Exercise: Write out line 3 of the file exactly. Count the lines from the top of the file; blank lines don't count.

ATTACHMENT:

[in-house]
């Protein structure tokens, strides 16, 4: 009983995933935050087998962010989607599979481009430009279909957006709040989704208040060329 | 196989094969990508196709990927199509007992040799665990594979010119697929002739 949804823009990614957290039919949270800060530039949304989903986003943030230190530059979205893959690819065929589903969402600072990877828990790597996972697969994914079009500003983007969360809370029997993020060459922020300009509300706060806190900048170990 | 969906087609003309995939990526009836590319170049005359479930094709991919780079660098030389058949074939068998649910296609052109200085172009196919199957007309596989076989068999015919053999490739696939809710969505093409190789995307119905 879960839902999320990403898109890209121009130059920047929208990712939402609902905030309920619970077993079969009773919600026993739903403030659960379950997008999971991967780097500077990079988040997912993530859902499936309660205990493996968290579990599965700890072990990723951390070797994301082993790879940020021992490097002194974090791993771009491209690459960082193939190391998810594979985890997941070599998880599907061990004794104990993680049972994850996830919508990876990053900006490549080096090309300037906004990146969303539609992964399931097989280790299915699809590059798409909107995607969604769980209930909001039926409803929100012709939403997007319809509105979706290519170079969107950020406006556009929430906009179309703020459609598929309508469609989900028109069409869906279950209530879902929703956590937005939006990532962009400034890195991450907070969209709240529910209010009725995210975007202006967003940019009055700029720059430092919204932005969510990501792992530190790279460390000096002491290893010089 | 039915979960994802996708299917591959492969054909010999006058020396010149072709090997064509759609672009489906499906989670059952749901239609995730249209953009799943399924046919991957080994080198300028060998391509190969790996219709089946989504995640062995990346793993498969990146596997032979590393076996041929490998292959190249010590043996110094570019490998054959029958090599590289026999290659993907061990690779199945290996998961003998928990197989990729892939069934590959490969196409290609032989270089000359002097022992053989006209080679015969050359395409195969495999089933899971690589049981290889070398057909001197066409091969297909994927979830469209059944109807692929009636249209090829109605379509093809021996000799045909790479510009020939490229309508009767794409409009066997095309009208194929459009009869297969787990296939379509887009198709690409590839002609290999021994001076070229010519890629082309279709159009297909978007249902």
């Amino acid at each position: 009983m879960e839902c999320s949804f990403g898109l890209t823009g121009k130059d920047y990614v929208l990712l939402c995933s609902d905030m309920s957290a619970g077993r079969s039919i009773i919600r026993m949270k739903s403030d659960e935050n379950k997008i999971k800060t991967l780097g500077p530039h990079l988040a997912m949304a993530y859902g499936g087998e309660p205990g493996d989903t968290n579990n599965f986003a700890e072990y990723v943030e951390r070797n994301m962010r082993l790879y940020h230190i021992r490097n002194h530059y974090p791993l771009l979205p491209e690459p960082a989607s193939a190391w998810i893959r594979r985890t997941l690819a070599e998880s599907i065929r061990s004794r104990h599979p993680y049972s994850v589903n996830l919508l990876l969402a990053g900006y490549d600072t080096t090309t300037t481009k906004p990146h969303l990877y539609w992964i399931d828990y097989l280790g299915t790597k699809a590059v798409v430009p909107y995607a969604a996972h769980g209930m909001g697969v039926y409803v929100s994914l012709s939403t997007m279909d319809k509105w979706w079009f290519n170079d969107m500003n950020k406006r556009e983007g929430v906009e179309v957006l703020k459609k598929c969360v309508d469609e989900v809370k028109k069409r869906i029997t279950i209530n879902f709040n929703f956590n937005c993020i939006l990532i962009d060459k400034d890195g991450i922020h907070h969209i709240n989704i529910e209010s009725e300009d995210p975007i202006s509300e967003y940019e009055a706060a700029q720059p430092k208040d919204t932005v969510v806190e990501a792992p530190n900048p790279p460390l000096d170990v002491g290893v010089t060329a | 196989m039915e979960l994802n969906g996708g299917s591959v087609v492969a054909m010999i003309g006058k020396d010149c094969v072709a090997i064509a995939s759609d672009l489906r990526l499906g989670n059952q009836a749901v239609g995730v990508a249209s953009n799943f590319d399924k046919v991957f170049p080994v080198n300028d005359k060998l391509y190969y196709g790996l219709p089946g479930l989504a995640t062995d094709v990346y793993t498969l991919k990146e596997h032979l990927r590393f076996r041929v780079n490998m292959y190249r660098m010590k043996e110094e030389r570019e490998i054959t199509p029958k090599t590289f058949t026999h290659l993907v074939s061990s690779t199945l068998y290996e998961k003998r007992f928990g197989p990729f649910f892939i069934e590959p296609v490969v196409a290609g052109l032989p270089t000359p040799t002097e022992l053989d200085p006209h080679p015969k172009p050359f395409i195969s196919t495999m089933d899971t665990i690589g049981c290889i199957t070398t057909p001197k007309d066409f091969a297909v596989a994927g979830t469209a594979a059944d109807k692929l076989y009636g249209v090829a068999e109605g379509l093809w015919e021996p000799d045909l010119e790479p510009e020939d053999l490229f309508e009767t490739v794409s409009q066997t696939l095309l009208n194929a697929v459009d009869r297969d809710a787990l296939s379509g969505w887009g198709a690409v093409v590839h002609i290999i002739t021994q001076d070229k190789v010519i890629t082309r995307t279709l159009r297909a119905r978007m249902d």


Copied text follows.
């Amino acid at each position: 009983m879960e839902c999320s949804f990403g898109l890209t823009g121009k130059d920047y990614v929208l990712l939402c995933s609902d905030m309920s957290a619970g077993r079969s039919i009773i919600r026993m949270k739903s403030d659960e935050n379950k997008i999971k800060t991967l780097g500077p530039h990079l988040a997912m949304a993530y859902g499936g087998e309660p205990g493996d989903t968290n579990n599965f986003a700890e072990y990723v943030e951390r070797n994301m962010r082993l790879y940020h230190i021992r490097n002194h530059y974090p791993l771009l979205p491209e690459p960082a989607s193939a190391w998810i893959r594979r985890t997941l690819a070599e998880s599907i065929r061990s004794r104990h599979p993680y049972s994850v589903n996830l919508l990876l969402a990053g900006y490549d600072t080096t090309t300037t481009k906004p990146h969303l990877y539609w992964i399931d828990y097989l280790g299915t790597k699809a590059v798409v430009p909107y995607a969604a996972h769980g209930m909001g697969v039926y409803v929100s994914l012709s939403t997007m279909d319809k509105w979706w079009f290519n170079d969107m500003n950020k406006r556009e983007g929430v906009e179309v957006l703020k459609k598929c969360v309508d469609e989900v809370k028109k069409r869906i029997t279950i209530n879902f709040n929703f956590n937005c993020i939006l990532i962009d060459k400034d890195g991450i922020h907070h969209i709240n989704i529910e209010s009725e300009d995210p975007i202006s509300e967003y940019e009055a706060a700029q720059p430092k208040d919204t932005v969510v806190e990501a792992p530190n900048p790279p460390l000096d170990v002491g290893v010089t060329a | 196989m039915e979960l994802n969906g996708g299917s591959v087609v492969a054909m010999i003309g006058k020396d010149c094969v072709a090997i064509a995939s759609d672009l489906r990526l499906g989670n059952q009836a749901v239609g995730v990508a249209s953009n799943f590319d399924k046919v991957f170049p080994v080198n300028d005359k060998l391509y190969y196709g790996l219709p089946g479930l989504a995640t062995d094709v990346y793993t498969l991919k990146e596997h032979l990927r590393f076996r041929v780079n490998m292959y190249r660098m010590k043996e110094e030389r570019e490998i054959t199509p029958k090599t590289f058949t026999h290659l993907v074939s061990s690779t199945l068998y290996e998961k003998r007992f928990g197989p990729f649910f892939i069934e590959p296609v490969v196409a290609g052109l032989p270089t000359p040799t002097e022992l053989d200085p006209h080679p015969k172009p050359f395409i195969s196919t495999m089933d899971t665990i690589g049981c290889i199957t070398t057909p001197k007309d066409f091969a297909v596989a994927g979830t469209a594979a059944d109807k692929l076989y009636g249209v090829a068999e109605g379509l093809w015919e021996p000799d045909l010119e790479p510009e020939d053999l490229f309508e009767t490739v794409s409009q066997t696939l095309l009208n194929a697929v459009d009869r297969d809710a787990l296939s379509g969505w887009g198709a690409v093409v590839h002609i290999i002739t021994q001076d070229k190789v010519i890629t082309r995307t279709l159009r297909a119905r978007m249902d």